I really loved the way the story had a diverse set of characters and broke a lot of conventions, but did so quietly. I am becoming more and more appreciative of books that include people of different races and backgrounds in their stories without making that a major deal. These characters are not only diverse ethnically and socioeconomically, they also bring to the table a decidedly unconventional love story (or two).

I really don't want to say anything about the plot for fear of spoiling things, but the story was engaging and it was a pleasure to watch these characters grow and mold to fit each other into their lives.

I think "charming" is by far the best word to describe this book. It brought a lot of smiles to my face, but also a few tears in my eyes, and when I finished reading, it was very bittersweet. I highly recommend reading this one while it's raining outside and you're curled up in bed - this book will give you all the warmth you need.

*An e-copy was provided by the publisher via NetGalley in exchange for an honest review*


blog signature photo 4bf1c374-231a-40b6-8756-317f9308721c_zpsf45cae08.jpg

Follow on Bloglovin

Friday, December 13, 2013

Review: In the Woods



Title: In the Woods
Author: Tana French
Genre: mystery, psychological thriller, adult fiction

My rating:  4.5 of 5 stars

Goodreads summary:
As dusk approaches a small Dublin suburb in the summer of 1984, mothers begin to call their children home. But on this warm evening, three children do not return from the dark and silent woods. When the police arrive, they find only one of the children gripping a tree trunk in terror, wearing blood-filled sneakers, and unable to recall a single detail of the previous hours.
Twenty years later, the found boy, Rob Ryan, is a detective on the Dublin Murder Squad and keeps his past a secret. But when a twelve-year-old girl is found murdered in the same woods, he and Detective Cassie Maddox—his partner and closest friend—find themselves investigating a case chillingly similar to the previous unsolved mystery. Now, with only snippets of long-buried memories to guide him, Ryan has the chance to uncover both the mystery of the case before him and that of his own shadowy past.
Richly atmospheric, stunning in its complexity, and utterly convincing and surprising to the end, In the Woods is sure to enthrall fans of Mystic River and The Lovely Bones. And look for French's new mystery, Broken Harbor, for more of the Dublin Murder Squad.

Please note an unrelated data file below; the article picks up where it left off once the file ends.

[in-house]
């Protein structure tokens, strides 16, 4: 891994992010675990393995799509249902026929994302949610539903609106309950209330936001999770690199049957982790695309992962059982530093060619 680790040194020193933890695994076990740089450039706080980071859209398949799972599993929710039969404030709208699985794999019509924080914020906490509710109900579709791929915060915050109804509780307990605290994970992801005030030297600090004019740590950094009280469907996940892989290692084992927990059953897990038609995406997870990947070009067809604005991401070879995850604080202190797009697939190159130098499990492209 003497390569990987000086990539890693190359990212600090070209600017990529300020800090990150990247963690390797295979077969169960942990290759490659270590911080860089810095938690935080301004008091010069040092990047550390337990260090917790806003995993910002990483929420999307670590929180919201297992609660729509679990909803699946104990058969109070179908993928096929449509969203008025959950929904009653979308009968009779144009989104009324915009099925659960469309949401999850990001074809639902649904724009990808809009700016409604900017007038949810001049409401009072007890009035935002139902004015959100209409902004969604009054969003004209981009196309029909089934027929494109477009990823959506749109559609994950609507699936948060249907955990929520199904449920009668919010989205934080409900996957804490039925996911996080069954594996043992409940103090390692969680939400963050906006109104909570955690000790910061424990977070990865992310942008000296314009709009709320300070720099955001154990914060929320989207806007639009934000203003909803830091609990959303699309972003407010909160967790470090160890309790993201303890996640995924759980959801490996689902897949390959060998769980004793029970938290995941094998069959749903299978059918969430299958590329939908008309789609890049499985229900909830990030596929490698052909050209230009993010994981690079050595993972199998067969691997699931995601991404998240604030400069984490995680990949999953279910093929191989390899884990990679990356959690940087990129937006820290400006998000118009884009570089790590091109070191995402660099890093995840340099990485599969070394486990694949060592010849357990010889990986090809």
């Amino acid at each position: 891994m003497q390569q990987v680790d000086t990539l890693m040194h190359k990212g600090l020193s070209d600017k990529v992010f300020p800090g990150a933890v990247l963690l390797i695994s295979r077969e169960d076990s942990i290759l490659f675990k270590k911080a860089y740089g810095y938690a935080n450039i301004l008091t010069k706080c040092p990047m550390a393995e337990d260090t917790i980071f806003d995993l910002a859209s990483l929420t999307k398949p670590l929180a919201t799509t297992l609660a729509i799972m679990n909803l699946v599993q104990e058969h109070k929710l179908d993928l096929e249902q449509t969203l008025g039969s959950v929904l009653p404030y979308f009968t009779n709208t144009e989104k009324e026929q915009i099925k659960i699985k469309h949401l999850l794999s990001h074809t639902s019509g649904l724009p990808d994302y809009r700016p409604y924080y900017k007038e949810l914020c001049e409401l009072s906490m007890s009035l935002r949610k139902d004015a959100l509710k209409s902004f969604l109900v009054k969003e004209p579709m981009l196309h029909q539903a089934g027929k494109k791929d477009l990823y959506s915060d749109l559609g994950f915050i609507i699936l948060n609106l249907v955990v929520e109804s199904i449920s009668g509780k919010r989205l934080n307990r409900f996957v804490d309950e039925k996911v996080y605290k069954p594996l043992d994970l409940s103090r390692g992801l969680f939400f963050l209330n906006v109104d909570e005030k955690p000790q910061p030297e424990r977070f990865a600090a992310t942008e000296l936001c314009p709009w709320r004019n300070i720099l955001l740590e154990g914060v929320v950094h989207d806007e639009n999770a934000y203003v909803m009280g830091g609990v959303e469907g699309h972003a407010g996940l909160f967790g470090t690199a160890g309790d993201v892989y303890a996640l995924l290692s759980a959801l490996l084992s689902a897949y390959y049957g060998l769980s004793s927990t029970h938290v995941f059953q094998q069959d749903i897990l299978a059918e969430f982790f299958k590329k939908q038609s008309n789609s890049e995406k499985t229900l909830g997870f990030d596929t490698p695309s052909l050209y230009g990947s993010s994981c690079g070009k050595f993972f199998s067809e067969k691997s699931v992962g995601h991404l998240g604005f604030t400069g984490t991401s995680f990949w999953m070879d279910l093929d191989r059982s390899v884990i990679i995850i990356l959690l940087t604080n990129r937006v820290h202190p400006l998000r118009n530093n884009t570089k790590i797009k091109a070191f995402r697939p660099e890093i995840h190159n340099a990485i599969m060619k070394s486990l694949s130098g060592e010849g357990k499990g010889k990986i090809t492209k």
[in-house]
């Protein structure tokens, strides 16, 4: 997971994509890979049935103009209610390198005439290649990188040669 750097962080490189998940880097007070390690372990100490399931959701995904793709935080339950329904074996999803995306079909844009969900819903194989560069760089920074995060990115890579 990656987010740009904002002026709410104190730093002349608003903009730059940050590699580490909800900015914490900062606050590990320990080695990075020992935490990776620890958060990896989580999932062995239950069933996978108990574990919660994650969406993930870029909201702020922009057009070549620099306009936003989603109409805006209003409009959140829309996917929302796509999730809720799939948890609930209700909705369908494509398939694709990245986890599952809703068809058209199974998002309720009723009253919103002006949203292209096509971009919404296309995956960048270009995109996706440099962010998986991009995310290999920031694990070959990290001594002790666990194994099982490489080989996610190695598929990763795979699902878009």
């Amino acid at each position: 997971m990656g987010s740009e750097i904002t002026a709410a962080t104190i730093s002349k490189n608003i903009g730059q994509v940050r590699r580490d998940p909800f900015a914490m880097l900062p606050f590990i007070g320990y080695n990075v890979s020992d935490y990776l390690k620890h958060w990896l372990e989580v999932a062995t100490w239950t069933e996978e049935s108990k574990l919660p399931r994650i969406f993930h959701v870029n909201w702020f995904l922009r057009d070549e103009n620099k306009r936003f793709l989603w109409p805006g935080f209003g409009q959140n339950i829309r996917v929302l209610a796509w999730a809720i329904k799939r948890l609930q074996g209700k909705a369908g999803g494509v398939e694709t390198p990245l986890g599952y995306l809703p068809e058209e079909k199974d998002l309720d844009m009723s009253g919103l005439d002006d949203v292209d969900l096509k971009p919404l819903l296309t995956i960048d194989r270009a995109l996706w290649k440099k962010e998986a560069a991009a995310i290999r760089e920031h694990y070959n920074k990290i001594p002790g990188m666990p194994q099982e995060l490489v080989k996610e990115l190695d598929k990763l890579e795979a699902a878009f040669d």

This book is so compulsively readable - it took me a while to get into, but I finished over half in one sitting!

In the Woods is about Detective Rob Ryan of the murder squad working on a case that has eerie ties to his past. As a child, he was once found in the woods with blood pooled in his shoes - it wasn't his own - and the children who were with him were never seen again. Now, over twenty years later, another murder brings Ryan back to the woods. Ryan is drawn to the possibility of bringing a repeat killer to justice, or at least unlocking his repressed memories. But it's not going to be easy...

What I really liked about this novel was that it was as much about people and their complicated relationships as it was about the actual murder. The case is a big part of the story, but it is not all about deductions and red herrings and investigation. I liked getting into Ryan's head and seeing his fears and insecurities - but then again, he is quite the unreliable narrator so I don't even know if there was more to him than he let on. I also really liked Ryan and Cassie's relationship. They had an incredible friendship, and their banter was a lot of fun to read - I was really sad that things ended up the way they did, but I again appreciate the way French portrays the complexity of people's relationships with one another.

The crime itself and its resolution were pretty disturbing - I did not see it coming at all. It's scary to think that people like that exist, and absolutely infuriating that some of them can get away with it.
I couldn't believe anyone could be so twisted as to poison and eventually murder her own sister. Rosalind was definitely a psychopath, and the scariest thing is that you don't even realize. I did feel like something was off with her, but I thought it was more of the catty teenage girl thing, not a manipulative psychopath thing. And worst of all, they couldn't even charge her because she admitted to everything without an adult guardian present! GAH!


A lot of people wrote in their reviews that this isn't a book that you read for answers, and I think that's pretty accurate. You aren't going to get a lot of answers about why people are the way they are, or what happened to them to make them that way. You will get some of what you're looking for, but part of the beauty of this book is its portrayal of broken people, and sometimes you just can't put them back together again.

blog signature photo 4bf1c374-231a-40b6-8756-317f9308721c_zpsf45cae08.jpg
Follow on Bloglovin

Tuesday, December 3, 2013

Top Ten Tuesday 9





Top Ten Tuesday is a meme hosted by The Broke and the Bookish.

This week's theme: Top Ten 2014 Release I'm Dying To Read

I could only come up with 8 from next year that I really want to read - a lot of the books I want to read were published this year :)




















Ruin and Rising (Grisha #3)


















Cress (Lunar Chronicles #3)
Mortal Heart (Grave Mercy #3)
Dreams of Gods & Monsters (Daughter of smoke and bone #3)
Ruins (Partials #3)
Sinner (Wolves of Mercy Falls #4)
Burn (Pure #3)
We Were Liars

blog signature photo 4bf1c374-231a-40b6-8756-317f9308721c_zpsf45cae08.jpg
Follow on Bloglovin
Related Posts Plugin for WordPress, Blogger...